stroppygob - on 25 Jan 2013
In reply to bluebealach:

get us out of it for god's sake. It's propped up the narrow minded bigoted left and their attempts to spend everyone else's money, while bankrupting the country, for too long.

One only has to look art the paucity of thought displayed here by the pro-Europeans to see what a mendacious organisation it is. Not a scintilla of rational argument for it, just the usual anti-Tory anti-Thatcher clichés.


Votes for prisoners now!
What do we want?
To spend your money!
When do we want it?
Now!!
Bruce Hooker - on 25 Jan 2013
In reply to Postmanpat:

> No, you muppet. See my post of 18.24. The EU is explicitly moving in the direction of "ever closer union" ie. a State, in the FUTURE

I'll skip the "muppet", it doesn't help your argument much, but coming to your point, in fact there is very little sign of Europe moving towards a State. Many regret this but the feeling is that the moment has been missed. The political desire to take in so many new states from E Europe broke the dynamic towards this and now in many countries governments and elites in general are faced with too much popular resistance. Add the economic crises and the European superstate seems to be on hold for the foreseeable future.

Some old tories come closet Ukippers still like to wave the threat like a red flag to a bull but no one pays any attention to their geriatric antics anymore... poor wee things!
Postmanpat on 25 Jan 2013
In reply to Bruce Hooker:
> (In reply to Postmanpat)
>
> [...]
>
> I'll skip the "muppet",

Pity you also skipped the last two sentences but no surprise. Anyway, maybe you can invieigle Toby or Coel into writing simple sentences that you'll bother to read and understand.

You appear to have been asleep through most of the the Euro crisis.
Rob Exile Ward on 25 Jan 2013
In reply to stroppygob: Using (relatively) large words doesn't add anything to the rationality of your argument.

The EU is one of the boldest and most ambitious peaceful enterprises to have ever been undertaken - ever, anywhere. And with what goals? To create economic prosperity without war, and with fundamental commitments to human rights, international development and the environment - our legacy to our children - at the heart. Where else in the world is such an enterprise being undertaken? The EU is setting the standard which other geographical groups are watching and will ultimately aspire to.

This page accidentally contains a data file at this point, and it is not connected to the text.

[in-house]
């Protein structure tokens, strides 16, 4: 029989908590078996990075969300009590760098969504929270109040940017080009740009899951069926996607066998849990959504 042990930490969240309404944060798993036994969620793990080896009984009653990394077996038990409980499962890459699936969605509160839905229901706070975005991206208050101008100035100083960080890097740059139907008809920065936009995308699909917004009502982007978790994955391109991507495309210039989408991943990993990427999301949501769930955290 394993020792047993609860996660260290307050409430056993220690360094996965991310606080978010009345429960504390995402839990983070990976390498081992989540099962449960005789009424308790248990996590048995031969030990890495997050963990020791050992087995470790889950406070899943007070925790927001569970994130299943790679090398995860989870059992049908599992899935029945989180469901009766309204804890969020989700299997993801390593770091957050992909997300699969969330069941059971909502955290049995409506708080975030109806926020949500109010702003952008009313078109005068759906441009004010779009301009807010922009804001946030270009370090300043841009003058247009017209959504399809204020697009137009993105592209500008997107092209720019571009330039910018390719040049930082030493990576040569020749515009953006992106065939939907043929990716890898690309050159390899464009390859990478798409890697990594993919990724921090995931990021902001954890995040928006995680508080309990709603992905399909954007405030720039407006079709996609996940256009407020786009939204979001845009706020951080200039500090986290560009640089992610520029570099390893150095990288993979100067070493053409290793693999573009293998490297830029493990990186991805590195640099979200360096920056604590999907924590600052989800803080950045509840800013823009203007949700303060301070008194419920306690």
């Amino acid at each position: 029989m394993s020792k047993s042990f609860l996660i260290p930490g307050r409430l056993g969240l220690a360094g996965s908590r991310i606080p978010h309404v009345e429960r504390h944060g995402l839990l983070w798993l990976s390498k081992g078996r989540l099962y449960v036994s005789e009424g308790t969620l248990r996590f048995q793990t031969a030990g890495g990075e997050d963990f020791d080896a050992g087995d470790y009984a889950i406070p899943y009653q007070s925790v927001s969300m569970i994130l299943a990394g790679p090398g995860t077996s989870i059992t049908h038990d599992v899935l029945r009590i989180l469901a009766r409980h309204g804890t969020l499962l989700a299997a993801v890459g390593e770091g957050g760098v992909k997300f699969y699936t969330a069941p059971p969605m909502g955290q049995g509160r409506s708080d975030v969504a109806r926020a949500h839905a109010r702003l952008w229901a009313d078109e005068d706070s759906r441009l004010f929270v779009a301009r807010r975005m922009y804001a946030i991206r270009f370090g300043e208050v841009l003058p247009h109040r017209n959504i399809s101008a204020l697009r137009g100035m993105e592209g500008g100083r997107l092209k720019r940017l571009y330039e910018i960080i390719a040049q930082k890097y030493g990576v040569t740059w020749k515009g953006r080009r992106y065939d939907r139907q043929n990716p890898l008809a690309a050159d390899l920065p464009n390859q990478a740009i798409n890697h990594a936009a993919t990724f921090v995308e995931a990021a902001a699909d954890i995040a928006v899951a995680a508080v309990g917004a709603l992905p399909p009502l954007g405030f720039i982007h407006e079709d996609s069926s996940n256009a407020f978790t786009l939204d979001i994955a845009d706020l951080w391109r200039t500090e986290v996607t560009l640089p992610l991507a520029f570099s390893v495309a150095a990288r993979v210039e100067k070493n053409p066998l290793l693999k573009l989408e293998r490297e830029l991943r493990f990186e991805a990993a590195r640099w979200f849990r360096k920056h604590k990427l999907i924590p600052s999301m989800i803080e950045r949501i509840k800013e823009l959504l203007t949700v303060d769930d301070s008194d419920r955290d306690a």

It's not perfect - wow! There's some corruption involved, and some of the bureaucrats and politicians are less than snow white - extraordinary. But there's a lot who are committed from the best possible motives. Maybe it's only right 51% of the time. In most human enterprises that's a good percentage.
Bruce Hooker - on 25 Jan 2013
In reply to Postmanpat:

> You appear to have been asleep through most of the the Euro crisis.

What makes you think that? Or do you just paste standard sentences at random?
Bruce Hooker - on 25 Jan 2013
In reply to Rob Exile Ward:

It's been done before though, by Charlemagne, Napoleon and Hitler for example. Not peacefully, granted, but in the present case one could argue that the fighting took place beforehand in WW1 and 2 - the bloodiest wars of human history - which led to the the desire for "never again" and European Union.

Let's see if it lasts longer this time.
Rob Exile Ward on 25 Jan 2013
In reply to Bruce Hooker: 'Let's see if it lasts longer this time.'

It already has, hasn't it? When did Europe last enjoy 68 years of peace?
Postmanpat on 25 Jan 2013
In reply to Bruce Hooker:
> (In reply to Postmanpat)
>
> [...]
>
> What makes you think that?

Because you haven't noticed what's going on. Now, off you go Colonel. TobyA awaits you.